• The plan the province sent included measures it had already promised. “Since our last exchange of letters, I have come to understand that a conditional approval was not acceptable to you and that Ontario is unwilling to provide further details as to how it will meet the target it agreed to and which had not had an effect,” Fraser wrote according to CTV. So, the feds followed through on their threat.

To the cities: Now, the federal government will give the money direct to municipal service managers. Fraser will meet with municipal service managers across the country to sort out the details on how they will get the money, The Globe and Mail reported.

Ontario’s response: The province disputes the federal government’s account,. sSaying it has built 11,000 units over the required period, and renovated some 123,000 more. 

Broader impact: The dispute threatens the people who live in affordable housing. A representative of the Association of Municipalities of Ontario told the Globe the uncertainty this is causing has people worried they won’t be able to pay rent if gaps in funding meaning money is held up.



With monthly housing figures out, we thought we’d once again take a look at the most averagely priced home we could find. For April, the average price of a single family home $727,700 according to the Ottawa Real Estate Board

This Graham Park home comes in just a hair’s breadth below that average. This three-bedroom bungalow has a large backyard, a sun room, an updated kitchen and plenty more.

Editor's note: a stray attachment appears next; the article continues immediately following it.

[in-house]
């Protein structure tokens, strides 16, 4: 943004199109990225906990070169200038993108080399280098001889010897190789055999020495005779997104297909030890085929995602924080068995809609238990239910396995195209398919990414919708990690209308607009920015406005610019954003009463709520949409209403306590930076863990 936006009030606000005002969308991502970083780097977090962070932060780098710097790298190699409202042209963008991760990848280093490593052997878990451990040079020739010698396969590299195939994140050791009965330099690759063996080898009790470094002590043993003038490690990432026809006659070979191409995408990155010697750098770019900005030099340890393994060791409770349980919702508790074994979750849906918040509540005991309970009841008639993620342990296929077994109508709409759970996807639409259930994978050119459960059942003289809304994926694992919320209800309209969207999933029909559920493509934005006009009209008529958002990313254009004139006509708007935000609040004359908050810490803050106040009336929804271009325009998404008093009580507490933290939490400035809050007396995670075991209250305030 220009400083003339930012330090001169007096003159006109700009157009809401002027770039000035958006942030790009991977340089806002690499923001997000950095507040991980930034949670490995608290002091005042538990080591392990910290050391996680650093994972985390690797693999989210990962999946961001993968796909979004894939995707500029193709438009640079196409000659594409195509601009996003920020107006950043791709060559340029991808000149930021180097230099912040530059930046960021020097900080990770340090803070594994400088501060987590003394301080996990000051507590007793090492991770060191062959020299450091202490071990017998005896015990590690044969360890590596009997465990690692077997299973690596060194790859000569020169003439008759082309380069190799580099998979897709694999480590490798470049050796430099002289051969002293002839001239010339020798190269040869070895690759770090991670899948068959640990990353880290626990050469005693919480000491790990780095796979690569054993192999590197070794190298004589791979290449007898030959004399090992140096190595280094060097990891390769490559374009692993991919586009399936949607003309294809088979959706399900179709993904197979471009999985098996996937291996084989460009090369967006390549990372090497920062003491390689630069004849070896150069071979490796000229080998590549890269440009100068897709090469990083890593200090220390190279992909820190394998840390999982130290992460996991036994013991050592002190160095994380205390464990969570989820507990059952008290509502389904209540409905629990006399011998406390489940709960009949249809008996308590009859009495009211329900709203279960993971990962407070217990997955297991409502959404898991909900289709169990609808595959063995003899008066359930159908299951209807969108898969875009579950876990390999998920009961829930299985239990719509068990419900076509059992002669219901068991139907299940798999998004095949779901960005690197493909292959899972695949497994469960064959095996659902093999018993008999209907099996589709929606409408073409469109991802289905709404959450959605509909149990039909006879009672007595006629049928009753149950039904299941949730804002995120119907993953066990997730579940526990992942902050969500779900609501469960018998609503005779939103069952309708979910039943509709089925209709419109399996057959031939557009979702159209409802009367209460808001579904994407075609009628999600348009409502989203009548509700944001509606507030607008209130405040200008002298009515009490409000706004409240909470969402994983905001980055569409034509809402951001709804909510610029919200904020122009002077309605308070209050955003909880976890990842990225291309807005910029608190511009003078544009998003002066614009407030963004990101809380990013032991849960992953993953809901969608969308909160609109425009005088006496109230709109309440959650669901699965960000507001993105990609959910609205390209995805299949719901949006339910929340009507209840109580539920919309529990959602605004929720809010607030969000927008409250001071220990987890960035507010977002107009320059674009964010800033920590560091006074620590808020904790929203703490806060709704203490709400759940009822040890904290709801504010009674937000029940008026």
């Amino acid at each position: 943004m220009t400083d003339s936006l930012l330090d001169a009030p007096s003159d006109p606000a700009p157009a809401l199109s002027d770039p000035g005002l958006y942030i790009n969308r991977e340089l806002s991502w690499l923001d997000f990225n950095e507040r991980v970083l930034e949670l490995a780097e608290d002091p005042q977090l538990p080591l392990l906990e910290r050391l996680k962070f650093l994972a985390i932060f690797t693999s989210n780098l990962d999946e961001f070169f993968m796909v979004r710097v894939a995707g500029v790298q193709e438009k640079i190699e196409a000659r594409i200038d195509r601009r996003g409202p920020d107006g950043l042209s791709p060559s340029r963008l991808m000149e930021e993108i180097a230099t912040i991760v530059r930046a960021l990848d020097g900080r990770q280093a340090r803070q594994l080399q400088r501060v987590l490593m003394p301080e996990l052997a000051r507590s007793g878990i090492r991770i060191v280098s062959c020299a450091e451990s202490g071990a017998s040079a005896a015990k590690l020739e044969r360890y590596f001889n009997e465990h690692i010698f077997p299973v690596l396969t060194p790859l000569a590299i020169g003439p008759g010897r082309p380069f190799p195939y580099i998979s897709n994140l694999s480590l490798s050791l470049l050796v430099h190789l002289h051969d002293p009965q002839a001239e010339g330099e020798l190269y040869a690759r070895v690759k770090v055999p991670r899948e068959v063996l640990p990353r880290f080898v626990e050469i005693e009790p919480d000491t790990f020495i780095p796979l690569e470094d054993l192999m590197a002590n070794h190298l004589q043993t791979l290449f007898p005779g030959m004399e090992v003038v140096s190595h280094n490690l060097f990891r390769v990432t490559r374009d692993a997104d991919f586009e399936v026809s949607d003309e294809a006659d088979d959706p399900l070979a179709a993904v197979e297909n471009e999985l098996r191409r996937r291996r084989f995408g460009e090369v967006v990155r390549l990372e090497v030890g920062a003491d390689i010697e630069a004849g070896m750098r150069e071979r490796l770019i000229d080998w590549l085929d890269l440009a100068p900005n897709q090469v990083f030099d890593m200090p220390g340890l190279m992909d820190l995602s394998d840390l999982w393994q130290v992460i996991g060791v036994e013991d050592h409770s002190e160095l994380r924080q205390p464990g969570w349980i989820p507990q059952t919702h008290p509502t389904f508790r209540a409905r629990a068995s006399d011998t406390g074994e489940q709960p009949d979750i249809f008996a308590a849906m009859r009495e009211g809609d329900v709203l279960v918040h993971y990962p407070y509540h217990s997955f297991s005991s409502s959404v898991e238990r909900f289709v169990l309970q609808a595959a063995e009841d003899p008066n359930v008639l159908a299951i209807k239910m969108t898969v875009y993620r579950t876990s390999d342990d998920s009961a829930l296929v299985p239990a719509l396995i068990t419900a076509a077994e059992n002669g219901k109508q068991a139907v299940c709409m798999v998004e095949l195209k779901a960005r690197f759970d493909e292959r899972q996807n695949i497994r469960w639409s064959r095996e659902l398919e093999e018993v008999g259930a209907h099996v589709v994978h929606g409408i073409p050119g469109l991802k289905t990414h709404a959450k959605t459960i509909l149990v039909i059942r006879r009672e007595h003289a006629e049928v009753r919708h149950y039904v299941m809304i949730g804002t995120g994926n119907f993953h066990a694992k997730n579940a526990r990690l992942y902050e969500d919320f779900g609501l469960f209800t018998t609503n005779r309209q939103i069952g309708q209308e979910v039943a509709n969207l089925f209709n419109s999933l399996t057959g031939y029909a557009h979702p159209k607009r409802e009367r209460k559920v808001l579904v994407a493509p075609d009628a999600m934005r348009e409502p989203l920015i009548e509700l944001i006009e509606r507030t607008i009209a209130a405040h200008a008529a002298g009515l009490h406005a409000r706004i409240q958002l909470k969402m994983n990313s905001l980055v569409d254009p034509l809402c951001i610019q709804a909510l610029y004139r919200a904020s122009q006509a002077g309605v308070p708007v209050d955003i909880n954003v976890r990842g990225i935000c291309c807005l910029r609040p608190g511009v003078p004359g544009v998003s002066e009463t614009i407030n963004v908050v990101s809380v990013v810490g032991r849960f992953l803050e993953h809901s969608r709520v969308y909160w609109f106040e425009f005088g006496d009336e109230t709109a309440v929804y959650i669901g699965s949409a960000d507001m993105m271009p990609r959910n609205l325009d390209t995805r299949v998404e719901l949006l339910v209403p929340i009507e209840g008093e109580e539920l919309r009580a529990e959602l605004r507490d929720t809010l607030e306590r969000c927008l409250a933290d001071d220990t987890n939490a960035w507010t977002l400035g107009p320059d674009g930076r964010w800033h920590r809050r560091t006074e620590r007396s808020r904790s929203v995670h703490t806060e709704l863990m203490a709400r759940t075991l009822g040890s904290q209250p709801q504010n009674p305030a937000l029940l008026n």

House of The Week is a home selected by the Lookout team and is not a paid advertisement. All ads are labelled as such. If you’re a realtor who wishes to feature your home in our newsletter, please contact our sales team. 


Listings are provided by OttawaGigs.ca, the best place to discover live music in Ottawa. Check out Ottawagigs.ca for full listings across the city.

RedFox, Thursday 7 pm: Honest, vulnerable songs with a high energy, ambient, folk-infused sound. At Live! on Elgin, 220 Elgin St. Tickets $15 adv, $20 on door.

Mary Ancheta Quartet, Friday 8 pm: Canadian/Filipina artist with an organic, modern take on jazz and electro-funk. At the National Arts Centre, 1 Elgin St. Tickets $15. 

Melissa Payne, Saturday 8 pm: Acclaimed solo performer rooted in old-time fiddle and traditional Celtic music. At Red Bird, 1165 Bank St. Tickets $25. 

illScarlett, Saturday 8 pm: Ontarian foursome influenced by California Ska-pop. At Brass Monkey, 250 Greenbank Rd. Tickets $27.

Taylor Abrahamse, Saturday 8:30 pm: Hook-laden hammerclaw pop, on-the-spot improvs & refreshing honesty.At Art House Cafe, 555 Somerset St. W. Tickets $15.


🥅 The Ottawa Senators hired Travis Green as their new head coach. Green signed a four-year deal with the team. His record as a head coach is mixed at best, with an overall winning percentage of .473, though he did lead Vancouver to the second round in 2020-21. Green was also an antagonist with the Leafs during the early 2000s Battle of Ontario. [The Canadian Press/The Athletic]